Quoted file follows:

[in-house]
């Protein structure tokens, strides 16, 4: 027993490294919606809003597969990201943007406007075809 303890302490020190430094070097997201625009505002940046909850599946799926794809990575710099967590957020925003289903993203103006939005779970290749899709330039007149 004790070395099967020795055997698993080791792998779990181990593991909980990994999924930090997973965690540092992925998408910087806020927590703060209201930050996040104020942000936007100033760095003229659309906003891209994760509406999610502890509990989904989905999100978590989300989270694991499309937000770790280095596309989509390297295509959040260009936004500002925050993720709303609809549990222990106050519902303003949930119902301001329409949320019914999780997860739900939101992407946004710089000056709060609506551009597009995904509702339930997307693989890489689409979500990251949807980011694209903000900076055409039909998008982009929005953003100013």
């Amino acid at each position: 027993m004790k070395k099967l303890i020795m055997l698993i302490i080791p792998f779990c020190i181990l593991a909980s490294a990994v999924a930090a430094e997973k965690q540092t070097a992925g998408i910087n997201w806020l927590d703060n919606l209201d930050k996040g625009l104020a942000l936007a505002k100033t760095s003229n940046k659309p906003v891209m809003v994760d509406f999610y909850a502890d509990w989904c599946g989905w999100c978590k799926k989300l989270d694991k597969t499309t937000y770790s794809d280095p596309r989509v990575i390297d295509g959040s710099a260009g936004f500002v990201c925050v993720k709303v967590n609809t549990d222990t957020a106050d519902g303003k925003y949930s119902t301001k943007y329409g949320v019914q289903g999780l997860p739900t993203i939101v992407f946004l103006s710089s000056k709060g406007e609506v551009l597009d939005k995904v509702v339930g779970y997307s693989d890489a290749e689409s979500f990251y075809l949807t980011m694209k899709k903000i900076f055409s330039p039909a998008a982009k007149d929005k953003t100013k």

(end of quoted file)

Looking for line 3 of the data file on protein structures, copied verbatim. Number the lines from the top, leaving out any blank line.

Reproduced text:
């Amino acid at each position: 027993m004790k070395k099967l303890i020795m055997l698993i302490i080791p792998f779990c020190i181990l593991a909980s490294a990994v999924a930090a430094e997973k965690q540092t070097a992925g998408i910087n997201w806020l927590d703060n919606l209201d930050k996040g625009l104020a942000l936007a505002k100033t760095s003229n940046k659309p906003v891209m809003v994760d509406f999610y909850a502890d509990w989904c599946g989905w999100c978590k799926k989300l989270d694991k597969t499309t937000y770790s794809d280095p596309r989509v990575i390297d295509g959040s710099a260009g936004f500002v990201c925050v993720k709303v967590n609809t549990d222990t957020a106050d519902g303003k925003y949930s119902t301001k943007y329409g949320v019914q289903g999780l997860p739900t993203i939101v992407f946004l103006s710089s000056k709060g406007e609506v551009l597009d939005k995904v509702v339930g779970y997307s693989d890489a290749e689409s979500f990251y075809l949807t980011m694209k899709k903000i900076f055409s330039p039909a998008a982009k007149d929005k953003t100013k």